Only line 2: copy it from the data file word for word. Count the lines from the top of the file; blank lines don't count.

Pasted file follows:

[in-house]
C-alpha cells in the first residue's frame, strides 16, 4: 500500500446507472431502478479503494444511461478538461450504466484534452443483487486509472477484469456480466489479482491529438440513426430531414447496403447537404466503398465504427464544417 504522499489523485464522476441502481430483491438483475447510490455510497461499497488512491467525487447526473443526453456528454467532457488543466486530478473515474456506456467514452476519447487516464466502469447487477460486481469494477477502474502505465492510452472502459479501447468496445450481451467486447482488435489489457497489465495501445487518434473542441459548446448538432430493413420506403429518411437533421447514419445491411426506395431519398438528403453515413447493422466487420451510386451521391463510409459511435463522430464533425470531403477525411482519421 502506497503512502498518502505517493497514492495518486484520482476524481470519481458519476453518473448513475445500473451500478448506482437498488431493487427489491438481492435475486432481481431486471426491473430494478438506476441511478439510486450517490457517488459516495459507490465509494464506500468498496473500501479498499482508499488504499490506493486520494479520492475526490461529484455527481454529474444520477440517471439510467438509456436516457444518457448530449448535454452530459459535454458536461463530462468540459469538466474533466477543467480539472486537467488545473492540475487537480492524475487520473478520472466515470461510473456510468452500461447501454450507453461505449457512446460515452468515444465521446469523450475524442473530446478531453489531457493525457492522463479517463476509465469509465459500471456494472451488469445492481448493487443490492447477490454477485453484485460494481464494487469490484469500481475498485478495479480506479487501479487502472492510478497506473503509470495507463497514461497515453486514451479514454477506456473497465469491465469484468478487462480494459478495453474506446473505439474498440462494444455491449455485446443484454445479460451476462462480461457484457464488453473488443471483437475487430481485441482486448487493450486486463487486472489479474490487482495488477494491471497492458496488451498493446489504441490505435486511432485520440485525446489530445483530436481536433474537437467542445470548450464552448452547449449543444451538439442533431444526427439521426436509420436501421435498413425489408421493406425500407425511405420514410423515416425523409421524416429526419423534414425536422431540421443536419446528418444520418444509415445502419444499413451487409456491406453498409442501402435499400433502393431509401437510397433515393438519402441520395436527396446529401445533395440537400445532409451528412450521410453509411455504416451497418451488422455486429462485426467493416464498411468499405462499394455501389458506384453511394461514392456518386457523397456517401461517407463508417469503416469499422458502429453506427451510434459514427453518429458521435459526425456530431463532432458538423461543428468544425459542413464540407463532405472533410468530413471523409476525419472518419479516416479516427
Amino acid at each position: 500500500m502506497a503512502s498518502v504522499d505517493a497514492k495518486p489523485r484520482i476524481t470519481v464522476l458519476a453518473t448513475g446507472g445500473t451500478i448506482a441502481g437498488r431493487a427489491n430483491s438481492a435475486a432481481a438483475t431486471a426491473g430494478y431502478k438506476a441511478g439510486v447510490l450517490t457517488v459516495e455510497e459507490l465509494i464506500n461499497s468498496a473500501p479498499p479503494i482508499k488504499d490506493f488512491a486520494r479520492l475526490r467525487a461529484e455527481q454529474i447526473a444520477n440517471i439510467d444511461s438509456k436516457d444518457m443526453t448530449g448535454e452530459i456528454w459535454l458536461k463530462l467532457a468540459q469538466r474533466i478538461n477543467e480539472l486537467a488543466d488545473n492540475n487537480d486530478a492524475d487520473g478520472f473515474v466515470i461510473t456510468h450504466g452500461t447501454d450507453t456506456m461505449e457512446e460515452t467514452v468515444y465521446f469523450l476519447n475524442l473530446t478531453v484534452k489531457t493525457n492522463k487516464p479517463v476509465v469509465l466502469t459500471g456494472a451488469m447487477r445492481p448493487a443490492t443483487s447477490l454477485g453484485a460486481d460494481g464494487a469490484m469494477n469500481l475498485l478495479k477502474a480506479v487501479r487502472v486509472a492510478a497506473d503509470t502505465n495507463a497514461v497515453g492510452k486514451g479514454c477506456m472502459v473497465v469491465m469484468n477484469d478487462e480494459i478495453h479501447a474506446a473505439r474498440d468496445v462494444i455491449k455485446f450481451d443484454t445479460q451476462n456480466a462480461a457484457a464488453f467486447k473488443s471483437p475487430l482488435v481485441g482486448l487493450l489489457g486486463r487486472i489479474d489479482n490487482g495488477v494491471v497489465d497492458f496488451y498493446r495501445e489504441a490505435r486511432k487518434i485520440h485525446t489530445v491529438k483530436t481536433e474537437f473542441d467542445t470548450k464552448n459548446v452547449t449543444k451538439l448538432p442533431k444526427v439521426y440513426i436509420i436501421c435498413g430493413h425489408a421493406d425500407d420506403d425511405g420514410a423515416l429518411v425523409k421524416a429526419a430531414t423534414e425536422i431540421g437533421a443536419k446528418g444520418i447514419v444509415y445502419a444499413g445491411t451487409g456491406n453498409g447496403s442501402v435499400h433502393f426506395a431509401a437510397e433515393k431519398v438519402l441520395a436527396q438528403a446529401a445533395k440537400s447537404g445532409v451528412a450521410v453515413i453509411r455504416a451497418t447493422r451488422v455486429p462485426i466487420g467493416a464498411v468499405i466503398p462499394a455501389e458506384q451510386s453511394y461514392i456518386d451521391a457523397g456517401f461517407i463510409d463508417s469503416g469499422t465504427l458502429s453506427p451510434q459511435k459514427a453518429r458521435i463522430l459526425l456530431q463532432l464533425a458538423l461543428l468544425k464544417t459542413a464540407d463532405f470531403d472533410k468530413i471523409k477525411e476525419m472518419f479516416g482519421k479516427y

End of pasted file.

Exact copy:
C-alpha cells in the first residue's frame, strides 16, 4: 500500500446507472431502478479503494444511461478538461450504466484534452443483487486509472477484469456480466489479482491529438440513426430531414447496403447537404466503398465504427464544417 504522499489523485464522476441502481430483491438483475447510490455510497461499497488512491467525487447526473443526453456528454467532457488543466486530478473515474456506456467514452476519447487516464466502469447487477460486481469494477477502474502505465492510452472502459479501447468496445450481451467486447482488435489489457497489465495501445487518434473542441459548446448538432430493413420506403429518411437533421447514419445491411426506395431519398438528403453515413447493422466487420451510386451521391463510409459511435463522430464533425470531403477525411482519421 502506497503512502498518502505517493497514492495518486484520482476524481470519481458519476453518473448513475445500473451500478448506482437498488431493487427489491438481492435475486432481481431486471426491473430494478438506476441511478439510486450517490457517488459516495459507490465509494464506500468498496473500501479498499482508499488504499490506493486520494479520492475526490461529484455527481454529474444520477440517471439510467438509456436516457444518457448530449448535454452530459459535454458536461463530462468540459469538466474533466477543467480539472486537467488545473492540475487537480492524475487520473478520472466515470461510473456510468452500461447501454450507453461505449457512446460515452468515444465521446469523450475524442473530446478531453489531457493525457492522463479517463476509465469509465459500471456494472451488469445492481448493487443490492447477490454477485453484485460494481464494487469490484469500481475498485478495479480506479487501479487502472492510478497506473503509470495507463497514461497515453486514451479514454477506456473497465469491465469484468478487462480494459478495453474506446473505439474498440462494444455491449455485446443484454445479460451476462462480461457484457464488453473488443471483437475487430481485441482486448487493450486486463487486472489479474490487482495488477494491471497492458496488451498493446489504441490505435486511432485520440485525446489530445483530436481536433474537437467542445470548450464552448452547449449543444451538439442533431444526427439521426436509420436501421435498413425489408421493406425500407425511405420514410423515416425523409421524416429526419423534414425536422431540421443536419446528418444520418444509415445502419444499413451487409456491406453498409442501402435499400433502393431509401437510397433515393438519402441520395436527396446529401445533395440537400445532409451528412450521410453509411455504416451497418451488422455486429462485426467493416464498411468499405462499394455501389458506384453511394461514392456518386457523397456517401461517407463508417469503416469499422458502429453506427451510434459514427453518429458521435459526425456530431463532432458538423461543428468544425459542413464540407463532405472533410468530413471523409476525419472518419479516416479516427